Releasing a new version of a catkin package
By default, bloom releases packages to the public ROS build farm. See build.ros.org for more information and for policies about released packages.
This tutorial assumes that you, or someone else, has previously released this package by following the Releasing a Package for the First Time tutorial.
We recommend you do a pre-release before the real release.
Follow this tutorial for instructions: Running a pre-release test
Preparing the Upstream Repository
They are not mandatory but recommended (ref: REP-132).
Run catkin_generate_changelog to generate or update CHANGELOG.rst file(s). If one or more package(s) don't contain CHANGELOG.rst, add --all option to populate all the previous commits for each package.
Make sure to read and cleanup the changelogs. The command catkin_generate_changelog will simply populate them with the commit logs which are not always appropriate for changelogs.
Note: if you have any commit messages ending in an underscore, such as member variables (e.g. name_) this will throw an error with the RST Changelog format because RST treats those as link targets. The error will be something like:
<string>:21: (ERROR/3) Unknown target name: "name".
To fix this, you'll need to escape the variable, for example:
* fix for checking the ``name_``
# Review, Edit and Commit your changes!
discussion in ros-sig-buildsystem ( this reference needs to be replaced with more proper document, not an email discussion thread)
If you decide to have one or more CHANGELOG.rst files, running these two commands is important; Incorrectly formatted CHANGELOG.rst can cause problems with your package. Remember to explicitly commit the changes to the Changelog!!
Update package.xml Version
You must bump the version in your package.xml file(s) and create a tag matching that version in your upstream repository. catkin provides a tool for doing this, and it is called catkin_prepare_release:
$ cd /path/to/your/upstream/repository $ catkin_prepare_release
This command will find all of the packages in your upstream repository, check that they have changelogs (and then they have no uncommitted local changes), increment the version in your package.xml's, and commit/tag the changes with a bloom compatible flag. Using this command is the best way to ensure you have a consistent and recommended release of your package.
By default this command increases the patch version of your package, e.g. 0.1.1 -> 0.1.2, but you can pick minor or major using the --bump option.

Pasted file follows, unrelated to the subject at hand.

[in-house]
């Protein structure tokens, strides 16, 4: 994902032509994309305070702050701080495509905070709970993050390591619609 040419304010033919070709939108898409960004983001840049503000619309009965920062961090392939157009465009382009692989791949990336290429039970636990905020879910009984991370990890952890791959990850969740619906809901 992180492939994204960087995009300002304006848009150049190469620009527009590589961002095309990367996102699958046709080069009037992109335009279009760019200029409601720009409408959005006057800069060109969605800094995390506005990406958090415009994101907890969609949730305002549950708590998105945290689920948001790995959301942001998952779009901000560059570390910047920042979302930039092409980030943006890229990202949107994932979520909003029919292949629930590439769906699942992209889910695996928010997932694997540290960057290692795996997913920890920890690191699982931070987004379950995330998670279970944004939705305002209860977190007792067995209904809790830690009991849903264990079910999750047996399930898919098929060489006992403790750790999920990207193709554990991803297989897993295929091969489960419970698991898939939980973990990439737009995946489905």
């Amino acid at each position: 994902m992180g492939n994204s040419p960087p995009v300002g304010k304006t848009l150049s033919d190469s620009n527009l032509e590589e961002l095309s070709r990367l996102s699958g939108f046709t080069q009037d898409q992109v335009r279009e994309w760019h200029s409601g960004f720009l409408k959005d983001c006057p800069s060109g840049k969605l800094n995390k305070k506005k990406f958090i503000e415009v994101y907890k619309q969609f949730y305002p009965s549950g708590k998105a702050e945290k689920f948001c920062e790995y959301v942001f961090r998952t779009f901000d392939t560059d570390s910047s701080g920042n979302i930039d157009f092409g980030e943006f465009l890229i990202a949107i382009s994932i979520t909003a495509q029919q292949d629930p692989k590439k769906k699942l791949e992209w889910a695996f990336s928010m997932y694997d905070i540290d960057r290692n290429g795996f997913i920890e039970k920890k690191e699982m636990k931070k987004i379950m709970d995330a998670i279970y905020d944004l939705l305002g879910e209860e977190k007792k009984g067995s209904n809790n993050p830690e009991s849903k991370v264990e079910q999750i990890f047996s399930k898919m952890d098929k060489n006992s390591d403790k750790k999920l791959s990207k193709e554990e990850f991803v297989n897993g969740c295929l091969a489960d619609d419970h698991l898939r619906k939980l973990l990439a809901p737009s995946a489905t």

Even if you do not use catkin_prepare_release, you must have one or more valid package.xml(s) with the same version and a matching tag in your upstream repository.
Release the catkin Package
This part is easy, in any folder run:
$ bloom-release foo --track kinetic --rosdistro kinetic
Where foo is the name of your repository (name used in the ROS distro file) and kinetic is both the name of your release track you want to run and the rosdistro you are releasing for, separated by options.
This command will fetch your release repository, run git-bloom-release <track> on it, and then push your changes to your hosted release repository, ditching the fetched release repository afterwards, and finally opening a pull request on your behalf.
If you took over from someone a pkg that's already been released and run bloom-release, you might see a situation like this. In that case ask for push access to that repository.
Notifying the Build Farm
If the automated pull request did not work then you will need to manually open a pull request to notify the build farm that you have a new version of your packages to build.
For each ROS distribution there is a distro file hosted on Github, for kinetic it is:
You can open a pull request on this file by simply visiting the above URL and clicking the edit button (note: you have to be logged into Github for this to work), make your changes and then click "Propose Changes" at the bottom right of the page.
To update your version, simply find your repository in the list and update the associated version. Note that you must put the full version which is the version of your package plus the release increment number separated by a hyphen. The release increment number is increased each time you release a package of the same version, this can occur when adding patches to the release repository or when changing the release settings.